Laundry detergents are one of the most frequently cited causes of eczema, but why do some detergents irritate some people while others do not? We looked into what goes into laundry detergent and discovered a lot about how to clean laundry well in the process in order to avoid itching.

But first… We present our top tips for eczema-friendly laundry, as well as the ScratchSleeves family’s test of eczema-friendly laundry detergents.

Many of the chemicals found in modern laundry detergents may aggravate eczema. Optical brighteners and fragrances, on the other hand, are put there to adhere to the textured fibers of clothing and not be removed by the rinse cycle.

What’s in your laundry detergent?

Is there any chance your laundry detergent could be causing a negative reaction in your home? If you’re wondering whether or not you should continue purchasing the same brand of detergent-or if it’s time to switch brands-then this is the question for you. While I’m sure most of us have never heard of “fragrance,” the chemicals that are used in clothing and household products may alter how we smell, making these items less appealing and desirable. -> Is there any danger that your laundry detergent is giving your family an allergy? Because washing soda isn’t required to be listed on the packaging, determining if something is wrong might be difficult. Most information will be generic if there is an ingredients list.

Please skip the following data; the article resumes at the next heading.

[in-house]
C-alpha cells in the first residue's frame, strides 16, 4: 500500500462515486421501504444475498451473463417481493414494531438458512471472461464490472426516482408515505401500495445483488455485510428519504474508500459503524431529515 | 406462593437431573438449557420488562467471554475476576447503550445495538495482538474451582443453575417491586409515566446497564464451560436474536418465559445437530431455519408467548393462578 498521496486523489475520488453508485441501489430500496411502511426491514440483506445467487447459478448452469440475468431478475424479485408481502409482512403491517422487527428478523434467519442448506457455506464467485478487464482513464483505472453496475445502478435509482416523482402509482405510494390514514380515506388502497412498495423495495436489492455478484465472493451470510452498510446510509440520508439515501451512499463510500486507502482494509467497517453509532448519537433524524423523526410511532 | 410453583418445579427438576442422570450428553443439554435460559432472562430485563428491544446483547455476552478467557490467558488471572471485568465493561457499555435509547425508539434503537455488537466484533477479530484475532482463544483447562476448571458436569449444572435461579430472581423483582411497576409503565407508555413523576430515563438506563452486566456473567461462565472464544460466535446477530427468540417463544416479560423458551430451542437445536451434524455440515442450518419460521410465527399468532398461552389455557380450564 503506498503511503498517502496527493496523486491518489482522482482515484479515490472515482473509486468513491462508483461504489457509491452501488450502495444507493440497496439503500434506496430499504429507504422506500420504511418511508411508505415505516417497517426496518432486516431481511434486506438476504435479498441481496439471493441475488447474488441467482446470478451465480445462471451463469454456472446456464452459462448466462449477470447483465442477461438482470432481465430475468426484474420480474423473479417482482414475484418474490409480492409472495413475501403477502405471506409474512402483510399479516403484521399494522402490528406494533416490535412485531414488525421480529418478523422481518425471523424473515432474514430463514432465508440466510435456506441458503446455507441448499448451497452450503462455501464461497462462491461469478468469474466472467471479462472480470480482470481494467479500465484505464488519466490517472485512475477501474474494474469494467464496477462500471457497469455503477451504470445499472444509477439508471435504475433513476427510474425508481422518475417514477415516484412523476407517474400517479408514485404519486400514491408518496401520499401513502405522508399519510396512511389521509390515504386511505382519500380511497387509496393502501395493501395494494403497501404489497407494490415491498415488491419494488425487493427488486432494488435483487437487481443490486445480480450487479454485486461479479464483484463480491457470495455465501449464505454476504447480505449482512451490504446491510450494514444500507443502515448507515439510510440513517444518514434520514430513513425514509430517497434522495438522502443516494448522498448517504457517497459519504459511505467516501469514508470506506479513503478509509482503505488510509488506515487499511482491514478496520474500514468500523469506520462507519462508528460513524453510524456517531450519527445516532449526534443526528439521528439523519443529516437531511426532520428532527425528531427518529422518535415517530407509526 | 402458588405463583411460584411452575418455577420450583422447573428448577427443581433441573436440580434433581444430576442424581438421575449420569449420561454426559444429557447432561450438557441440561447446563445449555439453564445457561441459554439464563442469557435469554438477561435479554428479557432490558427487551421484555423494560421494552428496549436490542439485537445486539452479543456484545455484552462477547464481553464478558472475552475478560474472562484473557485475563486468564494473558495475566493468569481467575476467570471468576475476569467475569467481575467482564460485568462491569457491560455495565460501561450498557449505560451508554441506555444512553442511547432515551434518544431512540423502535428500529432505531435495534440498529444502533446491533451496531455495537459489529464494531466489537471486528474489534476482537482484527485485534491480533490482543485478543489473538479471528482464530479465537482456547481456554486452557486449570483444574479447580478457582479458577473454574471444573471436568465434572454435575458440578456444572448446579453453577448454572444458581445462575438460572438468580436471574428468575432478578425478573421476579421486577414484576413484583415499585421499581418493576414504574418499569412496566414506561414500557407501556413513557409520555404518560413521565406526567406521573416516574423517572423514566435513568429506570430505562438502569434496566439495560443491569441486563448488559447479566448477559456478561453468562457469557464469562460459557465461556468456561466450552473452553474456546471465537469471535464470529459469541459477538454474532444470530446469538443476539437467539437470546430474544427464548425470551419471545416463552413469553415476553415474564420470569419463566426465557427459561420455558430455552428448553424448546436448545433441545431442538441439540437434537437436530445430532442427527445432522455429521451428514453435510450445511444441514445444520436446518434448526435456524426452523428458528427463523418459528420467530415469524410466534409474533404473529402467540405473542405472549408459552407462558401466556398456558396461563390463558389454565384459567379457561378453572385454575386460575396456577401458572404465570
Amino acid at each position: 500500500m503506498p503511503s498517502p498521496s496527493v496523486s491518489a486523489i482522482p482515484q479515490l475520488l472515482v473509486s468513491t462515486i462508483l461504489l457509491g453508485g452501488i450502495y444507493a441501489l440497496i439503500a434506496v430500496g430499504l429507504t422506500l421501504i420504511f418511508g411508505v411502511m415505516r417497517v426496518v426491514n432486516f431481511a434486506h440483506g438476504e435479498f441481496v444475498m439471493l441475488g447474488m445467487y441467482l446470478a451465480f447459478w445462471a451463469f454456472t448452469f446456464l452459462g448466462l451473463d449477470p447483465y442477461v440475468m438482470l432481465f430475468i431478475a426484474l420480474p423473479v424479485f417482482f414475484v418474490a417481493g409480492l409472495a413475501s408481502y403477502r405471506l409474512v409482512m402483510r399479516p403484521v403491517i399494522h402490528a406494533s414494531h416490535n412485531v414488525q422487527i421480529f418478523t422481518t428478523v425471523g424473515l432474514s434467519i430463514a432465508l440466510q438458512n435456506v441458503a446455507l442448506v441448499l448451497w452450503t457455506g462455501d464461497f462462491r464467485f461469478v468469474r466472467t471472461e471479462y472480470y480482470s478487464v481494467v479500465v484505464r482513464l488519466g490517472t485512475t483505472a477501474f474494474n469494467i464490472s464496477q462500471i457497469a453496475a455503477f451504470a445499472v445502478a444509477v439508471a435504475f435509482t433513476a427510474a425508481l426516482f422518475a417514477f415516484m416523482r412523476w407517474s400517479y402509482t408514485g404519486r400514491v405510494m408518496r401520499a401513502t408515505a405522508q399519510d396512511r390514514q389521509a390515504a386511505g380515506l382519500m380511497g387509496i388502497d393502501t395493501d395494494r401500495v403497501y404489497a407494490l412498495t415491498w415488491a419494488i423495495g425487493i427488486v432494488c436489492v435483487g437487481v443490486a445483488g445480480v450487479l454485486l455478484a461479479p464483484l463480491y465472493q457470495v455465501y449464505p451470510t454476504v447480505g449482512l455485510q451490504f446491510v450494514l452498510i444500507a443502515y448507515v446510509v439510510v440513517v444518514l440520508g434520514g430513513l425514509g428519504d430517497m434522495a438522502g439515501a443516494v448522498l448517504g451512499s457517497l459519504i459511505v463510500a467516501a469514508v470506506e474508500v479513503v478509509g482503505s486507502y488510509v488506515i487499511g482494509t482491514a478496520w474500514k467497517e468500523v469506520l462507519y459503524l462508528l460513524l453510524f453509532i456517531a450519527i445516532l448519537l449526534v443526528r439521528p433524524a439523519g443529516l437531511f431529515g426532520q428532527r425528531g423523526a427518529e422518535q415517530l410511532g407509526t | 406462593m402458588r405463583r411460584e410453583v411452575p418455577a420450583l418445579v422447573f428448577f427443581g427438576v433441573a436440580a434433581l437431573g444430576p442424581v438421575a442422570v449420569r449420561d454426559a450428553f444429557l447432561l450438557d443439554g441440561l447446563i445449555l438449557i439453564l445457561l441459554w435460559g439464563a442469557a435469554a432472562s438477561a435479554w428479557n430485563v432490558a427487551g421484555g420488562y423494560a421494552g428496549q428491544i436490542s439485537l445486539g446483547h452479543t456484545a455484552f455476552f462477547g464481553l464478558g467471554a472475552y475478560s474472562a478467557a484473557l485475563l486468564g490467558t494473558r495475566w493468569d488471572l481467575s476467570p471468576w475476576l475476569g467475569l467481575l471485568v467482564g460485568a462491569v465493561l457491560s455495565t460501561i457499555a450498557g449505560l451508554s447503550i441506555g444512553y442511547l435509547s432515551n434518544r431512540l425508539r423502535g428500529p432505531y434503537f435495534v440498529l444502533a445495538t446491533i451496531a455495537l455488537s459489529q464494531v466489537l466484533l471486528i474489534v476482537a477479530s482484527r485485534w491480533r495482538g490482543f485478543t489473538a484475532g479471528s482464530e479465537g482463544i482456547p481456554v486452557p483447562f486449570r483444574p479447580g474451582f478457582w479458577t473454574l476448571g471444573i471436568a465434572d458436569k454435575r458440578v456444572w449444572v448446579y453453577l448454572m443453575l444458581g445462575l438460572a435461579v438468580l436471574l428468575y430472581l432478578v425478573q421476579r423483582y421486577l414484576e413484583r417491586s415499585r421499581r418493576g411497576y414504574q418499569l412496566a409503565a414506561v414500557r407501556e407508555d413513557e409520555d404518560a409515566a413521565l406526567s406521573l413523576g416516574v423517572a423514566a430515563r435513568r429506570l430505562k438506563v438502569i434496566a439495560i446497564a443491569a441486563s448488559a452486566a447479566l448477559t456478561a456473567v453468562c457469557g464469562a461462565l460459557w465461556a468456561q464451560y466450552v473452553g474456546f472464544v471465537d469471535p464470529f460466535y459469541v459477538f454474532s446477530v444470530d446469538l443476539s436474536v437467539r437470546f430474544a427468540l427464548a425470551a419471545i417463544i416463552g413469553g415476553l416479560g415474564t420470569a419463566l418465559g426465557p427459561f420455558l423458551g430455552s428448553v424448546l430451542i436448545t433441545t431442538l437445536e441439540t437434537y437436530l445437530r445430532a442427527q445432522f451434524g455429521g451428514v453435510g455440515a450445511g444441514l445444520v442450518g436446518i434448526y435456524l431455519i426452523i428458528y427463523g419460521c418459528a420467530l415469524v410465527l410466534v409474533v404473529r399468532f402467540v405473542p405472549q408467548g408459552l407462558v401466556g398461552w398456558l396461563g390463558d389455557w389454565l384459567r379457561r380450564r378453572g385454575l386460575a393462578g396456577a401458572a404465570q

The three or four primary ingredients in modern detergent formulations do the actual washing: surfactants, enzymes, bleaches, and builders. Then there’s all of the other stuff that isn’t really cleaning any clothes but is instead making them appear cleaner (optical brighteners) or giving them a nice scent (fragrance or parfum). In certain people, any of these detergent components might exacerbate eczema or cause allergic responses.

1. Surfactants

This is the part of laundry detergent that I consider to be a real “detergent.” Surfactants (from Surface Active Agents) are chemicals that loosen dirt from the surface of fabrics and transport it into washing water. They function in two ways: first, they lower the surface tension of water, allowing it to seep into dirty clothes fibers and remove the dirt more effectively.

After that, there’s the clever part; one surfactant side is attracted to water while the other is attracted to dirt and grease. This means that the surfactant molecules link with the dirt and grease before breaking it down and carrying it away in the rinse water.